Barcelona Trade Union Campaigns Against Planned Woody Allen Museum

Activists want the former art school to resume its educational functions.

Woody Allen shooting Vicky Cristina Barcelona in Barcelona in 2008Photo via: Cast 4
Woody Allen shooting Vicky Cristina Barcelona in Barcelona in 2008
Photo via: Cast 4

This past spring, news that Woody Allen would get a museum dedicated to his prolific oeuvre in Barcelona spread like wildfire in the media.

It was reported that the Spanish production company Mediapro, which has produced three recent films by the legendary filmmaker, is behind the plans for the Woody Allen Center, which would open in La Llotja, a former arts and crafts school at the heart of Barcelona’s gothic neighborhood that has stood empty since 2009.

At first, it seemed like a match made in heaven. Allen loves Barcelona, where he shot his most successful film in recent times, Vicky Cristina Barcelona (2008)—a comedy in which actors Javier Bardem and Penélope Cruz play a pair of abstract expressionist painters enmeshed in volatile love triangle with a wide-eyed American, played by Scarlett Johansson, and in which the city features prominently. In fact, many regarded the film as an extended Barcelona tourist board ad (Allen received €1 million funding from the city council).

Penélope Cruz as the painter María Elena in Woody Allen’s Vicky, Cristina, Barcelona (2008).<br>Photo: via Pinterest.

Penélope Cruz as the painter María Elena in Woody Allen’s Vicky Cristina Barcelona (2008).
Photo: via Pinterest.

Crucially, Barcelona (and Spain in general) reciprocates Allen’s feelings. In 2002, the director won the prestigious Príncipe de Asturias Arts Award in recognition of his career. The prize is awarded in the Asturian city of Oviedo, where a life-size Woody Allen bronze statue was erected right in the center of town.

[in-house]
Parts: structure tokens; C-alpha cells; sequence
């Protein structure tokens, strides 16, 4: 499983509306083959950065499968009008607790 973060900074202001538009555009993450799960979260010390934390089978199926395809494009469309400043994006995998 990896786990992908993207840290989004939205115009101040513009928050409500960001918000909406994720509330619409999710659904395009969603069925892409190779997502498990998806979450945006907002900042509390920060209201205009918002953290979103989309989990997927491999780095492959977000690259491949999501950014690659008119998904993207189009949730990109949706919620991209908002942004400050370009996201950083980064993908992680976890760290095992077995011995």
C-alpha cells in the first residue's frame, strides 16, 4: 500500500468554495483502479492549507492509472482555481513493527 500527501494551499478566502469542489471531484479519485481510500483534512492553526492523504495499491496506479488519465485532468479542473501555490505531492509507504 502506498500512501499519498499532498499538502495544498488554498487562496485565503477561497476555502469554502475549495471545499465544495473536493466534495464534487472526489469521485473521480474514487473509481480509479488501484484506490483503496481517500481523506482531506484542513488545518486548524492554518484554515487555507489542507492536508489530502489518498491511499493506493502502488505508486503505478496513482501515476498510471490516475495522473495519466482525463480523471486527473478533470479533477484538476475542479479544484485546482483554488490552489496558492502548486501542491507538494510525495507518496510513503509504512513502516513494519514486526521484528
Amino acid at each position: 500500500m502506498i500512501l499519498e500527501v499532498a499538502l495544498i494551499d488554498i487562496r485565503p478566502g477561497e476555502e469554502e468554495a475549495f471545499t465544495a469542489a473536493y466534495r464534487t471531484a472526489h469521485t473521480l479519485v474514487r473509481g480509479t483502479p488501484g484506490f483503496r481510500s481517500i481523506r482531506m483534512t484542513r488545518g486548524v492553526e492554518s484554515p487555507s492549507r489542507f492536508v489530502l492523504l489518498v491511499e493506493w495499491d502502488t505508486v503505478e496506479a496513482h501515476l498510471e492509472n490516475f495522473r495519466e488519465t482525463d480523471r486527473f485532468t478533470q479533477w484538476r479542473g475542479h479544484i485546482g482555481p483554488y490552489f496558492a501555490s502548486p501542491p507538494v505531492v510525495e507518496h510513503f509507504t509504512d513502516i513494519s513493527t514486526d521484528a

And yet, a steady tide of opposition against the Allen museum has been gaining momentum, on the basis that the venture would benefit tourists rather than citizens. According to the Guardian, a group led by the trade union Comisiones Obreras has started campaigning for the building to return to the function it was initially built to fulfil: an art school.

The former art school La Llotja, in the heart of Barcelona's gothic neighborhood, the proposed venue for the Woody Allen Center.<br>Photo: via El Periodico.

The former art school La Llotja, in the heart of Barcelona’s gothic neighborhood, the proposed venue for the Woody Allen Center.
Photo: via El Periodico.

The activists, who organized workshops and activities outside the museum this weekend in protest, are also reminding the mayor of Barcelona, Ada Colau, that she promised to reopen the building as an art school during her electoral campaign last spring.


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